Waukesha School Board votes to rename school after Les Paul
Waukesha — The Waukesha School Board voted 5-4 Wednesday to rename Central Middle School the Les Paul Middle School-Central Campus in honor of the world-famous inventor of the solid-body guitar known as the "Wizard of Waukesha."
The name-change request came from the Les Paul Foundation and had been hotly debated for months, with the majority of the criticism coming from alumni of the former high school that became Central Middle School, 400 N. Grand Ave.
Some believe Paul's name already is attached to enough institutions and programs around town.
Born in 1915, Paul, a Waukesha native, dropped out of the school now named after him — another point of consternation from critics — to chase his music career, which included experimental use of the electric guitar and multitrack recording.
He is credited with shaping the sound of rock 'n roll, and died in 2009 at the age of 94.
The Les Paul Foundation will pay all costs associated with renaming Central Middle School, including new signage and letterhead.
Sue Baker program director for the Les Paul Foundation, said the agency is pleased with the decision and hopes students will be "excited and inspired by the change."
Baker's vision for students did not appease critics who packed the meeting.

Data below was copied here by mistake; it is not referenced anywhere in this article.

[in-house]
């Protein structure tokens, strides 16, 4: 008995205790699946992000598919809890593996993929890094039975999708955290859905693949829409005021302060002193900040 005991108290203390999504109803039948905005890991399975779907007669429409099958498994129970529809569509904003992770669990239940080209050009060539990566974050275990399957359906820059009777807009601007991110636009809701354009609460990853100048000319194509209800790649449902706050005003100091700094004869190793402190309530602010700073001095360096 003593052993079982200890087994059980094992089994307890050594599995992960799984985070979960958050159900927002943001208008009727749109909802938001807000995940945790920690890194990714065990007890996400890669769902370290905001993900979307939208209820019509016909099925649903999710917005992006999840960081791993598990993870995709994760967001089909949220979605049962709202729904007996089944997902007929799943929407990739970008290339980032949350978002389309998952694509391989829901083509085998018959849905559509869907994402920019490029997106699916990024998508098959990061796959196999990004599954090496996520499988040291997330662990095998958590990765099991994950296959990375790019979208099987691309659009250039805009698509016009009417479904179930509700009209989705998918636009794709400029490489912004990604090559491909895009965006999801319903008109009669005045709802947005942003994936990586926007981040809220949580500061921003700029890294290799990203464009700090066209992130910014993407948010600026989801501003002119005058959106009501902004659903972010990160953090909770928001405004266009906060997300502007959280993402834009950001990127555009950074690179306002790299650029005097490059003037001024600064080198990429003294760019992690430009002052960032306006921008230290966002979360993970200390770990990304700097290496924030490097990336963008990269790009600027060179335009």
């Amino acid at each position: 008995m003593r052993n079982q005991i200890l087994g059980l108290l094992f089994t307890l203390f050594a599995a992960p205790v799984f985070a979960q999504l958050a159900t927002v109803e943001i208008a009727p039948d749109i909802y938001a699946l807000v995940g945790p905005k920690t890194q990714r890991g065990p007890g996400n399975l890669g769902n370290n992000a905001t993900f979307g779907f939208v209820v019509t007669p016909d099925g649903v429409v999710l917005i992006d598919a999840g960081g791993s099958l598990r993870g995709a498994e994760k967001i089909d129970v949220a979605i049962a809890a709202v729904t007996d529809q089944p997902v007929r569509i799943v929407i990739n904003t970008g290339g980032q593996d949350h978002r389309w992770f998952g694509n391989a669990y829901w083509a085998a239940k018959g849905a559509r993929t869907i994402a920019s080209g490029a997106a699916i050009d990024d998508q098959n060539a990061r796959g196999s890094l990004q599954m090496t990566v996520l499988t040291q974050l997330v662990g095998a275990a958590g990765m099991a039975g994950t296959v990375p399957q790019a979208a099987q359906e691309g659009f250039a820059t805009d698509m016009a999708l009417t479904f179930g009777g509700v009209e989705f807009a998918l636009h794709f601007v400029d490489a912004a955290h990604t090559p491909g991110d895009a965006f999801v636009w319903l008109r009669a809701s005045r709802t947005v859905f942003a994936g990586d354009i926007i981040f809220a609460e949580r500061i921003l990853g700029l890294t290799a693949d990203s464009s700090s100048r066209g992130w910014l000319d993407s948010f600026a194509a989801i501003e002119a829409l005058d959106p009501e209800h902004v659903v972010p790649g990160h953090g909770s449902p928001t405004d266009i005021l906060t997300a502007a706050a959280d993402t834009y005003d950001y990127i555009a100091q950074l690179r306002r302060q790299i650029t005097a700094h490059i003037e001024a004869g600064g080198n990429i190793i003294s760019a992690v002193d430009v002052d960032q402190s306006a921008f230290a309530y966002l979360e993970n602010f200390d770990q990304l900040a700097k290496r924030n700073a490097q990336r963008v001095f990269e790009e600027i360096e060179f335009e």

Opponents decry decision
Ben Thiel was one of 175 people who signed a petition against the name change. He said he felt devalued by the board members who voted to make the change.
"We have strong feelings about the name change. Don't they care enough to voice their approval?" he asked.
Only Baker spoke in favor of the name change during the public comment portion of the meeting.
School Board member Patricia Madden, who voted against the measure, said she naively thought there'd be strong support for the name change, but "that support never came," while many phone calls and public opposition did.
Still, board member Steve Edlund said the renaming is a way to bridge the future and the past.
"It's right to name it after someone of prominence that kids can look to as inspiration for what they can do in life," he said.
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